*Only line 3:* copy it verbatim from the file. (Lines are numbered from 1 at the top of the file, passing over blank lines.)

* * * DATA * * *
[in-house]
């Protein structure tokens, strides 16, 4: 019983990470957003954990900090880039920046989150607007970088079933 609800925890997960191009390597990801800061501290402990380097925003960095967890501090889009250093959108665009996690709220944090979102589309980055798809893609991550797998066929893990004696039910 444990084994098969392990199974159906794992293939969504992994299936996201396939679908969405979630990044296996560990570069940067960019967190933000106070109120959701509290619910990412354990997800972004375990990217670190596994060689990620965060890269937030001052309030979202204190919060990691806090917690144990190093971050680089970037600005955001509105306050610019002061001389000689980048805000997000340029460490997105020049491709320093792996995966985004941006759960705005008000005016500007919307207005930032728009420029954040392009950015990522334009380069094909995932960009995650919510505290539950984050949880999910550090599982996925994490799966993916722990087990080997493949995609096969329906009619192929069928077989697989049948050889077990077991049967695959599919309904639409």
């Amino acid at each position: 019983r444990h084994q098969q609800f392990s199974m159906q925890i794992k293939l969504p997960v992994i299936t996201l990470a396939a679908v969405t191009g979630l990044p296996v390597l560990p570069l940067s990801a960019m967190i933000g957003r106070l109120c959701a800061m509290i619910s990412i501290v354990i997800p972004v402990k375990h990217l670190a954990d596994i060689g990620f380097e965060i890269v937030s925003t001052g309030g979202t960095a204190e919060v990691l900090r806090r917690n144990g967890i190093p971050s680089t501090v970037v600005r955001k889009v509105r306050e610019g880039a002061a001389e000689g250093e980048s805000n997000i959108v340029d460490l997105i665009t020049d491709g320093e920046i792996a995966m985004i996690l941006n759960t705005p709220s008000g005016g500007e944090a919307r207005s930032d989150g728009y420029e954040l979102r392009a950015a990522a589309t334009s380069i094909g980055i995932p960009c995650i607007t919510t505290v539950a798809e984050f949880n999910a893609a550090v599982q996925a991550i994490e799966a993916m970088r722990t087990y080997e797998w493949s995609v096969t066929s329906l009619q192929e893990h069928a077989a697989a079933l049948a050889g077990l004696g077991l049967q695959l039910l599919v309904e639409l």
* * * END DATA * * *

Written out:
């Amino acid at each position: 019983r444990h084994q098969q609800f392990s199974m159906q925890i794992k293939l969504p997960v992994i299936t996201l990470a396939a679908v969405t191009g979630l990044p296996v390597l560990p570069l940067s990801a960019m967190i933000g957003r106070l109120c959701a800061m509290i619910s990412i501290v354990i997800p972004v402990k375990h990217l670190a954990d596994i060689g990620f380097e965060i890269v937030s925003t001052g309030g979202t960095a204190e919060v990691l900090r806090r917690n144990g967890i190093p971050s680089t501090v970037v600005r955001k889009v509105r306050e610019g880039a002061a001389e000689g250093e980048s805000n997000i959108v340029d460490l997105i665009t020049d491709g320093e920046i792996a995966m985004i996690l941006n759960t705005p709220s008000g005016g500007e944090a919307r207005s930032d989150g728009y420029e954040l979102r392009a950015a990522a589309t334009s380069i094909g980055i995932p960009c995650i607007t919510t505290v539950a798809e984050f949880n999910a893609a550090v599982q996925a991550i994490e799966a993916m970088r722990t087990y080997e797998w493949s995609v096969t066929s329906l009619q192929e893990h069928a077989a697989a079933l049948a050889g077990l004696g077991l049967q695959l039910l599919v309904e639409l």